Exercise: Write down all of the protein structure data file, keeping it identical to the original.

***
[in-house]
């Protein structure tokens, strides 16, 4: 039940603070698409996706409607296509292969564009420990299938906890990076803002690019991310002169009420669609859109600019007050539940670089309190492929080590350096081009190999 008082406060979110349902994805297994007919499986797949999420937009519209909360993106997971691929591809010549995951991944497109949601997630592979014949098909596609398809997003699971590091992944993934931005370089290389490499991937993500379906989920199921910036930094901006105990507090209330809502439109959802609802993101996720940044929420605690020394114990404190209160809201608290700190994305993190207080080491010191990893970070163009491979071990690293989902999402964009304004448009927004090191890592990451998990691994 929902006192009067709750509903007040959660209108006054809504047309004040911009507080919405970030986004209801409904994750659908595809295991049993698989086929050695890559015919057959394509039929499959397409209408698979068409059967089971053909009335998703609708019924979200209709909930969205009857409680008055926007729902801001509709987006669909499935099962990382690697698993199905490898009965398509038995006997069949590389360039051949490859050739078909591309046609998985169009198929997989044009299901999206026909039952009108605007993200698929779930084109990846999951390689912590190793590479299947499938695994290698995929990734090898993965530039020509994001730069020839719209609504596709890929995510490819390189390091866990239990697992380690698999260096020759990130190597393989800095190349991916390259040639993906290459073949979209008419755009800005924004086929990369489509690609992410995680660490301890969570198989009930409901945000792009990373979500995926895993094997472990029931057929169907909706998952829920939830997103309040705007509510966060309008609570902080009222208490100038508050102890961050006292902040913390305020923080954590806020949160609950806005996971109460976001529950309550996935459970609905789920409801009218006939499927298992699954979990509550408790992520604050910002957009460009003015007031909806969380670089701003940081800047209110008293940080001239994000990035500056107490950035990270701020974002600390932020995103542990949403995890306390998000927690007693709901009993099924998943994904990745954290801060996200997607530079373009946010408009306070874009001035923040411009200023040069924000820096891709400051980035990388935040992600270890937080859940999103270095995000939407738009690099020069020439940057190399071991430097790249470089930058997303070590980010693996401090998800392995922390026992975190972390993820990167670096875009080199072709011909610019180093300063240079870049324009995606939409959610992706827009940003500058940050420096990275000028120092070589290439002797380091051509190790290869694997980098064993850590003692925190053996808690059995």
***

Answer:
[in-house]
């Protein structure tokens, strides 16, 4: 039940603070698409996706409607296509292969564009420990299938906890990076803002690019991310002169009420669609859109600019007050539940670089309190492929080590350096081009190999 008082406060979110349902994805297994007919499986797949999420937009519209909360993106997971691929591809010549995951991944497109949601997630592979014949098909596609398809997003699971590091992944993934931005370089290389490499991937993500379906989920199921910036930094901006105990507090209330809502439109959802609802993101996720940044929420605690020394114990404190209160809201608290700190994305993190207080080491010191990893970070163009491979071990690293989902999402964009304004448009927004090191890592990451998990691994 929902006192009067709750509903007040959660209108006054809504047309004040911009507080919405970030986004209801409904994750659908595809295991049993698989086929050695890559015919057959394509039929499959397409209408698979068409059967089971053909009335998703609708019924979200209709909930969205009857409680008055926007729902801001509709987006669909499935099962990382690697698993199905490898009965398509038995006997069949590389360039051949490859050739078909591309046609998985169009198929997989044009299901999206026909039952009108605007993200698929779930084109990846999951390689912590190793590479299947499938695994290698995929990734090898993965530039020509994001730069020839719209609504596709890929995510490819390189390091866990239990697992380690698999260096020759990130190597393989800095190349991916390259040639993906290459073949979209008419755009800005924004086929990369489509690609992410995680660490301890969570198989009930409901945000792009990373979500995926895993094997472990029931057929169907909706998952829920939830997103309040705007509510966060309008609570902080009222208490100038508050102890961050006292902040913390305020923080954590806020949160609950806005996971109460976001529950309550996935459970609905789920409801009218006939499927298992699954979990509550408790992520604050910002957009460009003015007031909806969380670089701003940081800047209110008293940080001239994000990035500056107490950035990270701020974002600390932020995103542990949403995890306390998000927690007693709901009993099924998943994904990745954290801060996200997607530079373009946010408009306070874009001035923040411009200023040069924000820096891709400051980035990388935040992600270890937080859940999103270095995000939407738009690099020069020439940057190399071991430097790249470089930058997303070590980010693996401090998800392995922390026992975190972390993820990167670096875009080199072709011909610019180093300063240079870049324009995606939409959610992706827009940003500058940050420096990275000028120092070589290439002797380091051509190790290869694997980098064993850590003692925190053996808690059995």